Part of the group show: Nocturnal Measurements and the Invisible State of Shine
18/09/2015 – 24/10/2015
Curatored by Markéta Stará Condeixa
Syntax - Lisbon
It is not technology itself that is dangerous but the forgetting of “seeing” that realizes it self through it.
At the core of any technological or scientific advancement lies the inherent notion of human desire for proximity and understanding. The greater the distance between the human and its subject, the greater is our longing to capture it. With the break of the Enlightenment, followed by Modernity’s plea for progress, growth and the conquering of the unknown – may these be the “distant lands” on Earth or the Interplanetary -, have become one of the driving forces of mankind. Representation as a solid proof has naturally played a vital role in this process, by reducing the distance between the human eye and its subject, allowing thus visibility to take its lead as the dominant sign and the proof of being.
Although living in a highly abstract world determined by the virtual flow of capital and information systems, the idea of abstraction in the original sense of the term of alienating subjects from their source(s), in many ways still generates a feeling of unease, feeding into our desire to further capture and explore reality as a means of lasting proof. To what extent however, does this virtual materialisation bring us closer to the real subject/object and what is as a result of these operational systems lost on the way? Does technology allow us to see more or only better and less? And to what extent do technological advancements allow us to see only static fragments or video loops of distant realities that feed into our need for permanency and understanding, yet simultaneously conceal the so called real with the illusion of greater proximity?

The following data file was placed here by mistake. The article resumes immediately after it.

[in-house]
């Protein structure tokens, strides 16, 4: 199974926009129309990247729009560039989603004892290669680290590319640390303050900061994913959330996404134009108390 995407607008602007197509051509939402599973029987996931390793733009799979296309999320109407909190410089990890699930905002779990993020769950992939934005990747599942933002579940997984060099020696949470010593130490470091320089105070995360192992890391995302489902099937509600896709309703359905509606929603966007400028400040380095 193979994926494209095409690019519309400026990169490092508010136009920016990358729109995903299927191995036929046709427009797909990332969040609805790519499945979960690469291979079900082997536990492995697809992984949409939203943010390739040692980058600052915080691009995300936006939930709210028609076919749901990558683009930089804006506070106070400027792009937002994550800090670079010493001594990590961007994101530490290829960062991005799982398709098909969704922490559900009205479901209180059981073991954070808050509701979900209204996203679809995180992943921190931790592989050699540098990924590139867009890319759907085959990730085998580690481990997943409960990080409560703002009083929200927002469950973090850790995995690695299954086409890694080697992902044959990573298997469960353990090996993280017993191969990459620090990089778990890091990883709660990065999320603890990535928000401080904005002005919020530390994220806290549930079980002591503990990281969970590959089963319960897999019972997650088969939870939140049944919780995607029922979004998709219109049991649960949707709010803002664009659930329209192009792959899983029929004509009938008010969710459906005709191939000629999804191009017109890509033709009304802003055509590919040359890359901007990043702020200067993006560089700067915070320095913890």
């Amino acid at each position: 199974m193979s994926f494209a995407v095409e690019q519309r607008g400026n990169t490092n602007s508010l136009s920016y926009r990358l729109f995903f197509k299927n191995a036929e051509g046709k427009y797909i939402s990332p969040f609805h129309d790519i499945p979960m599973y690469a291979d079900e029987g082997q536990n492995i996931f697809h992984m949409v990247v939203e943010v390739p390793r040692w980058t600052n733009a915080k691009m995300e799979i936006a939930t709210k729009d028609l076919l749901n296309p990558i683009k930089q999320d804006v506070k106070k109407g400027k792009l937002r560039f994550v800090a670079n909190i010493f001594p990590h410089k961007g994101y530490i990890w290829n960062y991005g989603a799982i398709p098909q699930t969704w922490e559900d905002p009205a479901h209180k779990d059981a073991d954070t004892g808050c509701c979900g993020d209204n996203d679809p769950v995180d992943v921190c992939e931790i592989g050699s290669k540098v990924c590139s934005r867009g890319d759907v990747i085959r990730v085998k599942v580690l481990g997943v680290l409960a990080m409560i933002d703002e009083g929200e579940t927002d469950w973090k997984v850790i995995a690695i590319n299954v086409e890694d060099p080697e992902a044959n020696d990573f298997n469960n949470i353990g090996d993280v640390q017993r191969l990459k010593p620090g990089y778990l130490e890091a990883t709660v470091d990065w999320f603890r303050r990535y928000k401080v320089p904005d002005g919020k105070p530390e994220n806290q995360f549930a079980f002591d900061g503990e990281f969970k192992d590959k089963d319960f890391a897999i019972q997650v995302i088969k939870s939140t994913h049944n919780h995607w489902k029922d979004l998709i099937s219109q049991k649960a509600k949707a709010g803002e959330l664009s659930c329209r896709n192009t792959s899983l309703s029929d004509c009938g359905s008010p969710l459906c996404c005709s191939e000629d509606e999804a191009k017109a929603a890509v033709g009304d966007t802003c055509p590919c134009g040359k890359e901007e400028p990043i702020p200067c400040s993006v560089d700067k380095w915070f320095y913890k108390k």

Markéta Stará Condeixa
Invisible Hand (2015)
Video HD, color, sound, 4’ 12’’.
Synopsis: What can be the justification of such an assemblage if not to lubricate man's gaze amid his domain, to facilitate his daily business among objects whose riddle is dissolved and which are no longer anything but easy surfaces? This universe of fabrication obviously excludes terror, as it excludes style: peer through the sheen to uncover the complexities that can lurk behind such seemingly trivial things.